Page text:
Scares involving food contamination tend to make headlines when they occur in high-income countries. These rare outbreaks are all the more dramatic because consumers usually take for granted that the food they purchase will be safe: in high-income countries, governments have rigorous food safety standards with staff and budgets to support their enforcement, and many major retailers establish their own standards and procedures for ensuring that the food on their shelves is safe to eat.
As COVID-19 continues to impact millions of lives and jobs around the world, it is also making our global food system increasingly vulnerable. The poverty, malnutrition and food insecurity that were already challenges before the pandemic – with 820 million people chronically hungry in 2018 – are set to grow as a result of it.
On Tuesday 28 January 2020, the atmosphere at the Indonesian Ministry of Health felt different than usual. It was a very special day, as it marked the 60th National Nutrition Day. There was a lively and dynamic ambience at the Ministry of Health as the place was filled with visitors and the fantastic live performance of the marching band from Jakarta’s Madrasah Ibtidaiyah Negeri 16 school filled the air with great energy.
Since the Covid-19 pandemic and associated control measures began affecting food systems around the world, many of us who care about nutrition and livelihoods have been thinking anxiously about food prices: would they be affected? If so, how badly, for which foods, and for how long? Food prices are important for several reasons.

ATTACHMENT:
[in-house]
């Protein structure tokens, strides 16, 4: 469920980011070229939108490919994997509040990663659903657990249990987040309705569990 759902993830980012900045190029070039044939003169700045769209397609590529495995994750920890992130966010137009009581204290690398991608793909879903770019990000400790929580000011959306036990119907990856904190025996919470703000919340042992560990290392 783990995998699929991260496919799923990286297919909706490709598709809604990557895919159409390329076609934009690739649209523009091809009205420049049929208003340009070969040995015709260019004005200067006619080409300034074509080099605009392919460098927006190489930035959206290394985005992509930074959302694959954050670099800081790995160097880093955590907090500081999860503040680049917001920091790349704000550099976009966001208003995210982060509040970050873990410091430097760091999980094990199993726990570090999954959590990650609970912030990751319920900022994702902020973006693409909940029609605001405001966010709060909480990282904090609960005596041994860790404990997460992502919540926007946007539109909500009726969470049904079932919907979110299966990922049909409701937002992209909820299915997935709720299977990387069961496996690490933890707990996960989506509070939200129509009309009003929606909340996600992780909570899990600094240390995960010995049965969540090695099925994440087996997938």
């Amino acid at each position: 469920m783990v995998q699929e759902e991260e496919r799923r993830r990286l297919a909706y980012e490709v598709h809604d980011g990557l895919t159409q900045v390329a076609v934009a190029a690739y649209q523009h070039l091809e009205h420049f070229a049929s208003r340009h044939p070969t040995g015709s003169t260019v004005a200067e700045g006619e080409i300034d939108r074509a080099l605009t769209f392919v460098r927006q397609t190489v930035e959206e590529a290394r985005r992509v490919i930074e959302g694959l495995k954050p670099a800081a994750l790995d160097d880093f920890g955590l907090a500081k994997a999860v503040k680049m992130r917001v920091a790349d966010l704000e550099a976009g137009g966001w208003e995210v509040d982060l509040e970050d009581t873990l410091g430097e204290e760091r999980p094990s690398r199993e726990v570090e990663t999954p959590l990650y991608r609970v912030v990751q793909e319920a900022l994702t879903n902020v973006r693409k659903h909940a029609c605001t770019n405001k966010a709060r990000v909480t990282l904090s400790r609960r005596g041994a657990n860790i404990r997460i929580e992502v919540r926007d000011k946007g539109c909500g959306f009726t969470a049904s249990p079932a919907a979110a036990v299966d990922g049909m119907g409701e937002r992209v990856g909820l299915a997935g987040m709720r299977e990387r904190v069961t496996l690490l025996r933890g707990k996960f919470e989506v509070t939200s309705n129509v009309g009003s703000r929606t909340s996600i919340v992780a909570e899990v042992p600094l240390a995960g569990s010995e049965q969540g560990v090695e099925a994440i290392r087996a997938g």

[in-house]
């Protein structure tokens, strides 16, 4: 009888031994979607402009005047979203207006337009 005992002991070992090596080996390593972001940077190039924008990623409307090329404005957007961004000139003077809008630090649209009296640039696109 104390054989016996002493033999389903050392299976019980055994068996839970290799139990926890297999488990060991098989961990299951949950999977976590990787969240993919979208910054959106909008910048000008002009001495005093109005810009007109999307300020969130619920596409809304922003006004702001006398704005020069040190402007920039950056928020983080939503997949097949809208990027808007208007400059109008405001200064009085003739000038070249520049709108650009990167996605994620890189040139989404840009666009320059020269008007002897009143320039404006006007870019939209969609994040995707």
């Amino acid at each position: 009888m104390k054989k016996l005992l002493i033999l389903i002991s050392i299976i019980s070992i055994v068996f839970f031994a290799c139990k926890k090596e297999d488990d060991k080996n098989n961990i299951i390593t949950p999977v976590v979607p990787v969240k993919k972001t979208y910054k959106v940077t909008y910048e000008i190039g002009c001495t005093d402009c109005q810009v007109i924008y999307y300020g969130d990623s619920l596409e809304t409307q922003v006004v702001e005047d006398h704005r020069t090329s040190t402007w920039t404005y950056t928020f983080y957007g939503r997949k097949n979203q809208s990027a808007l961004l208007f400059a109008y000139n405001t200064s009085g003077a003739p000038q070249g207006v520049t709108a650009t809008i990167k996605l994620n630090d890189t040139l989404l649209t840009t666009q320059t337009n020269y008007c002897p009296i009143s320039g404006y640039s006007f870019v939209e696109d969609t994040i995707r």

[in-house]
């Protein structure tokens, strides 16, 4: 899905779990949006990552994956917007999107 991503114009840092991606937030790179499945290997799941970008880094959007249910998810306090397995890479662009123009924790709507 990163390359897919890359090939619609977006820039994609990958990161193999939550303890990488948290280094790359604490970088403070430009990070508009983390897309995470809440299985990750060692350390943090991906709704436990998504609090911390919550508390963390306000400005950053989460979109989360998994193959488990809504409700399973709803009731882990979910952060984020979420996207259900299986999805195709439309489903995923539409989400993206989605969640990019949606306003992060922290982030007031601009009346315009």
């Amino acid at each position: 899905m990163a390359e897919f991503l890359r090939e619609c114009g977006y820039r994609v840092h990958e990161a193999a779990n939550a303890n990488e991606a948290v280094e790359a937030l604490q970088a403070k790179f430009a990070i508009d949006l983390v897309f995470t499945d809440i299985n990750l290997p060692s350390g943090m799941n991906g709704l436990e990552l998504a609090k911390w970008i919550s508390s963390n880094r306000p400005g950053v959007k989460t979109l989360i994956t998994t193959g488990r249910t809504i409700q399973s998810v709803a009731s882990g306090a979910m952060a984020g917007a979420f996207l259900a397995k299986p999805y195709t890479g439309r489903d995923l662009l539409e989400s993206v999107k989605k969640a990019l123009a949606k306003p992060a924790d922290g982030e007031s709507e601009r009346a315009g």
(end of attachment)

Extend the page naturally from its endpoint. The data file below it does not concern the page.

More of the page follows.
"Biblical". That was the word that the world’s press needed to (finally) run stories about the impacts of the COVID-19 crisis on food and nutrition. Thank you to the Executive Director of the World Food Programme, David Beasley, for the turn of phrase.
In a commendable move to combat the effects of COVID-19, the Government of Bangladesh has announced a bailout package to support Small and Medium Enterprises (SMEs) by partially covering their interest payments for the current fiscal year until 30th June 2020. But the eventual impact of COVID19 pandemic and its potentially devastating impact on food systems, especially on the SMEs that are the backbone of food supplies.
Seizing an opportunity to provide the nutritious foods needed to help keep people healthy during a pandemic came naturally to Rani, who is used to seeing potential where others might miss it. Living in Sukabumi, Rani and her mother, Imelda, established in 2012 a small business processing fish and vegetables into healthy snacks.
With the spread of COVID-19 we find ourselves plunged into a global health crisis. By most accounts we are only at the early stages of the pandemic so it is going to reshape economy, society and politics, probably permanently.
Today marks International Women’s Day – an occasion to reflect on the contributions of women worldwide and, for GAIN, to reflect on how we are working to engage and empower women through our work. Over the past decade, there has been growing focus on empowering women in agriculture - and with good reason. Women’s participation in agriculture varies by region, but in many African countries, women make up close to half of the agricultural labour force.
The latest nutrition data out of Bangladesh describe a situation brimming with promise. The Bangladesh Demographic and Health Survey (BDHS) 2017/2018 estimates stunting at 31% and the UNICEF Multiple Indicator Cluster Survey (MICS) 2019 shows an even lower estimate of 28%.